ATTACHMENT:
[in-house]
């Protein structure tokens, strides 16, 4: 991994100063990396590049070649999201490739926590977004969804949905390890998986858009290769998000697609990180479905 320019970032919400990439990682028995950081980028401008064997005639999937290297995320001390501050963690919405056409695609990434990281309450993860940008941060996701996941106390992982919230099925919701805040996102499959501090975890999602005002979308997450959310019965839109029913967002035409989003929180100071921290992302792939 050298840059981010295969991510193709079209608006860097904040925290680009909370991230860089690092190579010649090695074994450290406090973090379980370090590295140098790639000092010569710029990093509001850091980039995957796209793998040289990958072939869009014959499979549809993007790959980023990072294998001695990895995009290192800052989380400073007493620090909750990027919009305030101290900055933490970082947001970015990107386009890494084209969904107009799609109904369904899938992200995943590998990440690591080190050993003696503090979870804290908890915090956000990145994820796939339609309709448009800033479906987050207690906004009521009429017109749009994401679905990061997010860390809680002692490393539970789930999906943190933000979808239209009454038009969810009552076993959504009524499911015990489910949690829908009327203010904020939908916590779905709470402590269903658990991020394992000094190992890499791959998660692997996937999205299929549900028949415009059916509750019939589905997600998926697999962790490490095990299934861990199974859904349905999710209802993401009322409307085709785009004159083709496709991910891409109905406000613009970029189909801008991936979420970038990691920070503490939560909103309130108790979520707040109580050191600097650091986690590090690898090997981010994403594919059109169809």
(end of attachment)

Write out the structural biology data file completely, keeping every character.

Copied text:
[in-house]
């Protein structure tokens, strides 16, 4: 991994100063990396590049070649999201490739926590977004969804949905390890998986858009290769998000697609990180479905 320019970032919400990439990682028995950081980028401008064997005639999937290297995320001390501050963690919405056409695609990434990281309450993860940008941060996701996941106390992982919230099925919701805040996102499959501090975890999602005002979308997450959310019965839109029913967002035409989003929180100071921290992302792939 050298840059981010295969991510193709079209608006860097904040925290680009909370991230860089690092190579010649090695074994450290406090973090379980370090590295140098790639000092010569710029990093509001850091980039995957796209793998040289990958072939869009014959499979549809993007790959980023990072294998001695990895995009290192800052989380400073007493620090909750990027919009305030101290900055933490970082947001970015990107386009890494084209969904107009799609109904369904899938992200995943590998990440690591080190050993003696503090979870804290908890915090956000990145994820796939339609309709448009800033479906987050207690906004009521009429017109749009994401679905990061997010860390809680002692490393539970789930999906943190933000979808239209009454038009969810009552076993959504009524499911015990489910949690829908009327203010904020939908916590779905709470402590269903658990991020394992000094190992890499791959998660692997996937999205299929549900028949415009059916509750019939589905997600998926697999962790490490095990299934861990199974859904349905999710209802993401009322409307085709785009004159083709496709991910891409109905406000613009970029189909801008991936979420970038990691920070503490939560909103309130108790979520707040109580050191600097650091986690590090690898090997981010994403594919059109169809």